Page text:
|Councilor Ed Coleman|
One would think that Coleman’s message was a no brainer. After all, presumably even the Democrats at the forum (no Republicans attended) believe that the attendees should vote for them because of their positions, not because of the party label they chose.
|State Senator Jean Breaux|
Later Senator Breaux told Coleman’s campaign manager that Coleman was being rude by suggesting the almost exclusively African-American audience educate themselves and not just vote party, i.e. for Democrats. Sen. Breaux's apparent attitude towards African-Americans - that they should remain uneducated about the candidates and blindly cast a vote for the Democratic Party - is condescending at best, racist at worst. Contrary to what Sen. Breaux thinks, Democrats don't own the African-American vote, which Democratic elected officials have often taken for granted in the policies they pursue, especially in the all-important area of education.
Coleman, who has consistently expressed concerns about the direction of the City was shocked to find he wasn’t welcome at an event where candidates were expressing concerns about the direction of the City. Coleman made clear that Senator Breaux's positions was not shared by the host of the event, Minister Kenneth Allen, who was gracious toward Coleman and who appreciated that he came to the event.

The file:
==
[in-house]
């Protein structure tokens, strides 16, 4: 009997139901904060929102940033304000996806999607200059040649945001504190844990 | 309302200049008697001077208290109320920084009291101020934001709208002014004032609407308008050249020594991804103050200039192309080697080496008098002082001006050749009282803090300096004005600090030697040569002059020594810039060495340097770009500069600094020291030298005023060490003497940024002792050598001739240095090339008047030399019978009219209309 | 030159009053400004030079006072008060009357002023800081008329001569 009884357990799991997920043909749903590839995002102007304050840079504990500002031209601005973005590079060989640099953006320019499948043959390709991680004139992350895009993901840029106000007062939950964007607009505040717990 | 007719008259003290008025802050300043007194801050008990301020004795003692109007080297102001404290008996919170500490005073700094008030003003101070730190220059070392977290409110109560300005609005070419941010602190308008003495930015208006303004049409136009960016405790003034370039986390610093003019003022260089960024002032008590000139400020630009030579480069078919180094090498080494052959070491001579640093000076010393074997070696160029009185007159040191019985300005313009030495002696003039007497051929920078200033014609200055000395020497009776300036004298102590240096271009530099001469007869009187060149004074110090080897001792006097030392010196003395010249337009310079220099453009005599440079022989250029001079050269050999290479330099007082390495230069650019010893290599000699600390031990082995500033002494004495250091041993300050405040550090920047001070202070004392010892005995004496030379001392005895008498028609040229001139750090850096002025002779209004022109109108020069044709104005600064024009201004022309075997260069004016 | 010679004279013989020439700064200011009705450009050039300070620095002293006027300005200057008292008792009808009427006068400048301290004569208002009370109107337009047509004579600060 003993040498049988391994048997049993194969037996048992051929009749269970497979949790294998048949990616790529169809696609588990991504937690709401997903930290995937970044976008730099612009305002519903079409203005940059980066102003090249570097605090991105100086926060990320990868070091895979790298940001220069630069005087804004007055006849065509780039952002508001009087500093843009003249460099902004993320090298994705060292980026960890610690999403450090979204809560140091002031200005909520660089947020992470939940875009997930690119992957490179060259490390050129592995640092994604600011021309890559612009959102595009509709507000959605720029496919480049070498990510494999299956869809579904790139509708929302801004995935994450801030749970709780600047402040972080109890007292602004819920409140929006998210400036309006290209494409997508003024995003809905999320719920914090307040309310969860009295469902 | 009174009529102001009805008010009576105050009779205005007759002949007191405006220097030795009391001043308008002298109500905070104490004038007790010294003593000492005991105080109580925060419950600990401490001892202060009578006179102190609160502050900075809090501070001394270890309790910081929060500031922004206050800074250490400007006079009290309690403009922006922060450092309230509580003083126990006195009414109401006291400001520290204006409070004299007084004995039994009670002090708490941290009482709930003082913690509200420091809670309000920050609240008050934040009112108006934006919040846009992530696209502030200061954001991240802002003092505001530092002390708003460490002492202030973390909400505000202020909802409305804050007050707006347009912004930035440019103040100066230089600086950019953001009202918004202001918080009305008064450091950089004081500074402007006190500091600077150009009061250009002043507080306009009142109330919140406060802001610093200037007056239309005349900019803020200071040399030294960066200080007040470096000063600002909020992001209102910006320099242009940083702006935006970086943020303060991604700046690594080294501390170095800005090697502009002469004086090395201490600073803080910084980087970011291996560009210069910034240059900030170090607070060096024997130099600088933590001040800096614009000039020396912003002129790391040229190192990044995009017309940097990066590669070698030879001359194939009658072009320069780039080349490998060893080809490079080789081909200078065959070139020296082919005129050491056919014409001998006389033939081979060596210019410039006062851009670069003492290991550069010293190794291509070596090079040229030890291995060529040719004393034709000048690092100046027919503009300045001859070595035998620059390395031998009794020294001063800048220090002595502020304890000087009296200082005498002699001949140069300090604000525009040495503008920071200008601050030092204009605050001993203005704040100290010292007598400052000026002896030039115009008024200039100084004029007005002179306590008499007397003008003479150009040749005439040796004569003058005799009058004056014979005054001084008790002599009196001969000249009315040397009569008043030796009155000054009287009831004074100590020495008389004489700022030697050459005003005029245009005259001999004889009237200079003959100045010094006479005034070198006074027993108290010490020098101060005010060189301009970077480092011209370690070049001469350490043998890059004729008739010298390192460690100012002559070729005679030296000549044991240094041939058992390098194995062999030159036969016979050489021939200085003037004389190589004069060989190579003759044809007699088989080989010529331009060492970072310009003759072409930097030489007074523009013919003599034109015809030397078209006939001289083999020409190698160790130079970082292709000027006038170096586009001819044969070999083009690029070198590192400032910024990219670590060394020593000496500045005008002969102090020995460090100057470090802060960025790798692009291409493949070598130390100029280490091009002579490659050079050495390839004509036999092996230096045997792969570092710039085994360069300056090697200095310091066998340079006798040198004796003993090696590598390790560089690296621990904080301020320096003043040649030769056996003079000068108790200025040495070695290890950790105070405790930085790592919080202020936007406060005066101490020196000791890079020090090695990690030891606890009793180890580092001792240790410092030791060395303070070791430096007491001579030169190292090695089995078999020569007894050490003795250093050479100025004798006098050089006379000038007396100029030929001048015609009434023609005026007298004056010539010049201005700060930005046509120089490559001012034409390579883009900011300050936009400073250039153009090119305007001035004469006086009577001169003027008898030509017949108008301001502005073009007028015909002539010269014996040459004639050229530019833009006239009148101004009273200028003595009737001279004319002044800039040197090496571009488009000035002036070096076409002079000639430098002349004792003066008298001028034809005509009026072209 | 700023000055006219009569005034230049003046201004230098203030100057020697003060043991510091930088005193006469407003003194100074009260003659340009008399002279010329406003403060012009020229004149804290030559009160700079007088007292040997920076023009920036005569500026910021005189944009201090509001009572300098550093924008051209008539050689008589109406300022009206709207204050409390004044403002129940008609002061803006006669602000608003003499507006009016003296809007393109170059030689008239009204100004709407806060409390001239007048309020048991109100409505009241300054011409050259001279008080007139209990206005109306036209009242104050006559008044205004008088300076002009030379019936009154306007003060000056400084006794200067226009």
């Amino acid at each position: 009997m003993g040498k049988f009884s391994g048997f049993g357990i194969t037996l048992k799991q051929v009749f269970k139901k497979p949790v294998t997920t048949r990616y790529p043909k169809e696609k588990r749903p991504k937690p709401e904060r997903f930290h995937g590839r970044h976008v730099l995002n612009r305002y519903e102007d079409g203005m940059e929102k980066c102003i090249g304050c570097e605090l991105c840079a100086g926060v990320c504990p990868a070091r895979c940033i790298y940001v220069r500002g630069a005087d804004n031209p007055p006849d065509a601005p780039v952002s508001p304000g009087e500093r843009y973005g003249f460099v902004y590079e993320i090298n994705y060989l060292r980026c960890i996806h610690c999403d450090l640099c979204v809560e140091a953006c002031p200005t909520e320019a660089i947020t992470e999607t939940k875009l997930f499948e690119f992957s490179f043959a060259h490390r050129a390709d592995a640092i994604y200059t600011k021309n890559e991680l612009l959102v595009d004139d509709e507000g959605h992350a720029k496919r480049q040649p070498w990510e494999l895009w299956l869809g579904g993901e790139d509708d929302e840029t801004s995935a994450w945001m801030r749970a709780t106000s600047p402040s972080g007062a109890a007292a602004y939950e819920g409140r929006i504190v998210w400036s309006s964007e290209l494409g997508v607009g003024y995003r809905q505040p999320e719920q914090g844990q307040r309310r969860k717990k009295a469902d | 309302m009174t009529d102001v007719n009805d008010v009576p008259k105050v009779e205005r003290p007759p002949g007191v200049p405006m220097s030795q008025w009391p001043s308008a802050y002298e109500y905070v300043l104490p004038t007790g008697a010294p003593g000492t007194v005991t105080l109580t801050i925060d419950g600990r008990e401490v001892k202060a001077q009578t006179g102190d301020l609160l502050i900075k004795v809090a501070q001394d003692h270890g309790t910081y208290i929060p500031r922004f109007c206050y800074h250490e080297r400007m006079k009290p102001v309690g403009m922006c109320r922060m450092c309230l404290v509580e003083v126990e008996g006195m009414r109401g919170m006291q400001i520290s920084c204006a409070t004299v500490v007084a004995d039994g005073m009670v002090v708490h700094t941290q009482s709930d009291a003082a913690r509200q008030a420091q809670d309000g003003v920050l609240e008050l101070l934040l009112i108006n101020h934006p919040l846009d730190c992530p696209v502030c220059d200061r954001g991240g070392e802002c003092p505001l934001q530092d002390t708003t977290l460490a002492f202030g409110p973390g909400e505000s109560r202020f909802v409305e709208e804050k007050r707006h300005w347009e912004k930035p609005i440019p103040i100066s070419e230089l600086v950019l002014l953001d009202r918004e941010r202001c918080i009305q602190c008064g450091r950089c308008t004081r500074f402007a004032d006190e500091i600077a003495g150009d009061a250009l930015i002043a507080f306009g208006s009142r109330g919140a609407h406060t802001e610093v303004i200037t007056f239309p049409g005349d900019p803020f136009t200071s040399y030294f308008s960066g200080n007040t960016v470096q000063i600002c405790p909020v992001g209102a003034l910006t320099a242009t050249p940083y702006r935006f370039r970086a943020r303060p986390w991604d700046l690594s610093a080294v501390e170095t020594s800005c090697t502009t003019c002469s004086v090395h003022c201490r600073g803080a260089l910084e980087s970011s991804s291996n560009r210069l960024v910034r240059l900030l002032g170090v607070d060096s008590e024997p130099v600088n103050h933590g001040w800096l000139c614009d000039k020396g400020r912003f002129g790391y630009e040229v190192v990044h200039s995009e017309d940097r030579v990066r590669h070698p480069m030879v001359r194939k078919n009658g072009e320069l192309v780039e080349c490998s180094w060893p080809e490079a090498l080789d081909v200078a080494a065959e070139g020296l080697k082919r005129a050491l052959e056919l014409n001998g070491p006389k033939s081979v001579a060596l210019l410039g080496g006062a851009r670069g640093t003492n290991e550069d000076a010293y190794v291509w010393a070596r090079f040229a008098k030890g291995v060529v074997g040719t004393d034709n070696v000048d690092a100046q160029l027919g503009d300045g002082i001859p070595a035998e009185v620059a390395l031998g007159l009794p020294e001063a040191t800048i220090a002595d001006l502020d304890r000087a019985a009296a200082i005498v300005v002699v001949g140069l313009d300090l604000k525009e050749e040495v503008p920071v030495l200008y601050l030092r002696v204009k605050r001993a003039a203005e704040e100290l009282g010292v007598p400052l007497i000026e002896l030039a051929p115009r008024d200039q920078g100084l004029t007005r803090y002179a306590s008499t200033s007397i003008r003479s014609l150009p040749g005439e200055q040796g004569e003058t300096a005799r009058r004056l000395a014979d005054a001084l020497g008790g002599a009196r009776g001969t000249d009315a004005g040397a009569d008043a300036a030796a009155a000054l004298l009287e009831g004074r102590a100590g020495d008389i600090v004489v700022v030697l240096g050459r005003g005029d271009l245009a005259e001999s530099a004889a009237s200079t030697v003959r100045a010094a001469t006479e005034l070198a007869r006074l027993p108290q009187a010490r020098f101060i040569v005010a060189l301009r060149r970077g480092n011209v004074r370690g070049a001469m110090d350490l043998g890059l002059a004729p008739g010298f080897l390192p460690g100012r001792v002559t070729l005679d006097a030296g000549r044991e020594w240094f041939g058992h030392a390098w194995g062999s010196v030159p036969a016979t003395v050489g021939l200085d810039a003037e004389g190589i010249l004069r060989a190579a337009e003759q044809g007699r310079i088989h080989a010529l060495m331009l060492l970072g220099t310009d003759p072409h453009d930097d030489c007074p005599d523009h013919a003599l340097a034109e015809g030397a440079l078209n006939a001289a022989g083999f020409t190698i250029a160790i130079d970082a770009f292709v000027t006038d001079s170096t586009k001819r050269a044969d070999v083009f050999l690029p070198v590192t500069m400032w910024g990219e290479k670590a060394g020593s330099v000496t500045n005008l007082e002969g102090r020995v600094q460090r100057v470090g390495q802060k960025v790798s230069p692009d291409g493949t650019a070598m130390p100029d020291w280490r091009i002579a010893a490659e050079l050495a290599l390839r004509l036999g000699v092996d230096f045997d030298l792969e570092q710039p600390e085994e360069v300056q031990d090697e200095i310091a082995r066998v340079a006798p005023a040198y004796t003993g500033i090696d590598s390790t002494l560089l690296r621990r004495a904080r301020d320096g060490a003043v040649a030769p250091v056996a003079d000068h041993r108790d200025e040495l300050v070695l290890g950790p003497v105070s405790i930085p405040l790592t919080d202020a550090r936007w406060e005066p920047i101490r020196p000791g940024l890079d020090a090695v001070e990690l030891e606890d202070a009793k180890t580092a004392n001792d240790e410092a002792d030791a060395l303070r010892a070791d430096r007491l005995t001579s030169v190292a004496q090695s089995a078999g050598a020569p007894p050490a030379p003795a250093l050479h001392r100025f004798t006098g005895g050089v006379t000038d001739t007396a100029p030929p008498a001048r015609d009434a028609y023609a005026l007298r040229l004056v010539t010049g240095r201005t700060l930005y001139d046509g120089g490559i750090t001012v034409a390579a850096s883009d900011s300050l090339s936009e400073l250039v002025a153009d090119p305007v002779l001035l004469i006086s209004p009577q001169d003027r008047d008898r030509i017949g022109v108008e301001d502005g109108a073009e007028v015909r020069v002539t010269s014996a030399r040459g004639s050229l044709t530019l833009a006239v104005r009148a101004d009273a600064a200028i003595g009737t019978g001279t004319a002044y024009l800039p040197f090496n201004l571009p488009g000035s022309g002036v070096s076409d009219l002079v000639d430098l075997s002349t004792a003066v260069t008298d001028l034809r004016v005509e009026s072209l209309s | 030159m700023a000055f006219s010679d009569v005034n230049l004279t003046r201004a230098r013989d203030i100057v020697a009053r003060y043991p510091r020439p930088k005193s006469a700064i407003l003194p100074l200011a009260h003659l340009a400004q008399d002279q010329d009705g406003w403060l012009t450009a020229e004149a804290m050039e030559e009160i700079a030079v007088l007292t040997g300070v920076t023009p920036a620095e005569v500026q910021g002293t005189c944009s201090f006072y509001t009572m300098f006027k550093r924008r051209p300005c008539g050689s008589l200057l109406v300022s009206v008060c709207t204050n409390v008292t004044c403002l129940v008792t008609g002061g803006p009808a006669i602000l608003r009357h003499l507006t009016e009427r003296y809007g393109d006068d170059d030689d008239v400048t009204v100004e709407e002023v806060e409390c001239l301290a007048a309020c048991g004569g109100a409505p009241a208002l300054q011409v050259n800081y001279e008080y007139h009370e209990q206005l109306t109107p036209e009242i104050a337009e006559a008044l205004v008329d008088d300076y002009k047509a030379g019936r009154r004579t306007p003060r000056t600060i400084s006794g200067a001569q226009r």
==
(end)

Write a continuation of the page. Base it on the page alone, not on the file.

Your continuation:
We need Republicans and Libertarians who are willing to learn about the concerns of the African-American community. Coleman should be applauded for reaching out to that community and instead he is told he is not welcome. Senator Breaux, no novice candidate, should be ashamed of herself. She owes Coleman and Minister Allen an apology for her behavior at the Rally. Let’s see if she’s classy enough to provide it.
CORRECTION: Two Republican council candidates, AJ Feeney-Ruiz and Councilor Barb Malone, were at the event. The Republican candidates apparently only got the invitation the afternoon of the day before the event.